Five years after the 2012 blind test of old Italian and new violins in Paris and New York, fresh analysis has found that new instruments project more effectively

blind testing

Five years on from the largest ever blind test of old Italian and new violins, fresh analysis concerning sound projection has been published by the project's researchers.

The findings indicate that on average new violins project more effectively than those by Stradivari, and that both players and audiences are more likely to prefer instruments with better sound projection. While a 2014 paper published about the experiment concluded that soloists were unable to distinguish between old and new violins at better than chance levels, this new paper shows that audiences are no better than players at identifying new from old.

French acoustics specialist Claudia Fritz and US violin maker Joseph Curtin headed the 2012 experiment at the Auditorium Coeur de Ville in Paris and at the Great Hall of Cooper Union in New York along with strings expert Fan-Chia Tao. Their latest findings have been published on the Proceedings of the National Academy of Sciences (PNAS) website. The Strad's forthcoming June 2017 issue (published 19 May 2017) also features an article by Curtin on this research.

Central to the new results is the observation that 'the old violins were on average less loud under the ear...while the new were significantly louder’. In the concert hall, too, new instruments 'easily out-projected' most Stradivari violins, both with and without orchestra, while the most popular Strad 'scarcely out-projected' the least preferred new instrument. This contradicts the oft-quoted belief that old Italian instruments project more effectively while being softer under the ear.

Significantly, the best projecting new instrument was most preferred by the 50-strong audience and participating players alike, while the best projecting Strad was also the most popular of the old instruments. The four soloists who chose a Strad as their favourite chose a violin with significantly less projection than the two best-projecting new instruments.

The soloists taking part in the study were: Yi-Jia Susanne Hou (Canada), Ilya Kaler (pictured, Russia), Elmar Oliveira (US), Tatsuki Narita (France), Solenne Païdassi (France), Marie-Annick Nicolas (France) and Giora Schmidt (US).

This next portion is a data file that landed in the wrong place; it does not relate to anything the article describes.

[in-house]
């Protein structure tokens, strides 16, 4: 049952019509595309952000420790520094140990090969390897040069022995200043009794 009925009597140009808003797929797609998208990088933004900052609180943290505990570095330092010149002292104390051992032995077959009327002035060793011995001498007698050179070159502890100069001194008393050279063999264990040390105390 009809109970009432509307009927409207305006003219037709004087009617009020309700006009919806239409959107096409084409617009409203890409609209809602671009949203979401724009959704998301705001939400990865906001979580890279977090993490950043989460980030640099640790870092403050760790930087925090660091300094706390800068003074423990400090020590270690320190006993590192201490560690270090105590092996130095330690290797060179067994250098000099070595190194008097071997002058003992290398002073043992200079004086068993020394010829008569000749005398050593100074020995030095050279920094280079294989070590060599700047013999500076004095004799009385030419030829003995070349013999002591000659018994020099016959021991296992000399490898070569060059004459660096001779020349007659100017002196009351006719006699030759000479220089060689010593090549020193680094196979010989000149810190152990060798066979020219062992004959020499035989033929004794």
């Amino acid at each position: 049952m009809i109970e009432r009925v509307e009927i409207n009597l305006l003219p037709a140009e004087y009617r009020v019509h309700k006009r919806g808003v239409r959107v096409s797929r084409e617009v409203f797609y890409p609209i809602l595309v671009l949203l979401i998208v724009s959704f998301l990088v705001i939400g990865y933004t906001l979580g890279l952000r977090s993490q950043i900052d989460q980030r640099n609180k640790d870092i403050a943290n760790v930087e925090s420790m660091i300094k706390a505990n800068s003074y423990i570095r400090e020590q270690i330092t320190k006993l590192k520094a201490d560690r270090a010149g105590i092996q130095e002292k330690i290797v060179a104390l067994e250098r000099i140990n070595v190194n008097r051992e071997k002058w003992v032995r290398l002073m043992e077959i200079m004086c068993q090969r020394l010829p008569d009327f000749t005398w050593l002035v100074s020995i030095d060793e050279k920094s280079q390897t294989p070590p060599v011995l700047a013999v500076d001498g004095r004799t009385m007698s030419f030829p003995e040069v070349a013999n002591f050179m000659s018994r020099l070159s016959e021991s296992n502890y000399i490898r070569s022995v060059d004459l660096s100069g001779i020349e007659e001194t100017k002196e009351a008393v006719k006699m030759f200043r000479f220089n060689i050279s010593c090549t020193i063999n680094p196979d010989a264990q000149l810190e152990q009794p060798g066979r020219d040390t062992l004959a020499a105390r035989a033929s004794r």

The PNAS report concludes: 'The results are unambiguous: listeners found that new violins projected better than those by Stradivari....Moreover, listeners generally preferred the new instruments. Though the listeners came from various professional backgrounds (and included musicians, violin-makers, and acousticians), very similar results were obtained from all backgrounds. We find a strong correlation between projection with and without orchestra. This seems fortunate for both players and researchers in that an orchestra is evidently not required to meaningfully test projection.'

This is the second paper to have been based on the 2012 Paris blind test, the first having been published in 2014. A follow-up to the controversial experiment conducted in Indianapolis in 2010, the Paris experiment brought together ten 'renowned soloists' to compare the tonal qualities of twelve instruments – six by contemporary makers and six by 18th-century Italian luthiers (including five Strads) - both in a rehearsal room and on the concert stage.

As the players were told to judge each violin as if they were looking for an instrument that could best replace their own for an upcoming concert tour. Each player wore modified welders’ goggles and performed under very low ambient lighting, to ensure they could not identify the violins by sight. The soloists used their own bows throughout the study, and were allowed to compare test violins with their own instruments whenever they wished.

In one test the participants were asked to reject instruments they didn’t like and rank their four favourites in order, with the researchers awarding four points to each player’s top instrument. Rejected instruments had a point deducted from their overall score. In the second test all the violins were tested again in the concert hall. At the end of the test the players were given a series of violins and 30 seconds to guess whether it was old or new. In total, 33 of the soloists’ guesses were wrong and 31 right, with 5 indeterminate.

The final results showed that one modern instrument garnered a total of 26 points, being the top choice for four players, second choice for another four, and rejected by two. Conversely, a Stradivari ended up with a score of -9. Its closest rival was a modern instrument, which had a score of -7.

The results revealed the two most-preferred instruments to be modern, while in third place was a violin from Stradivari’s ‘golden period’. At the opposite end of the scale a Stradivari drew the poorest result and a modern instrument was placed second-last.

Photo: Hubert Raguet/CNS Phototheque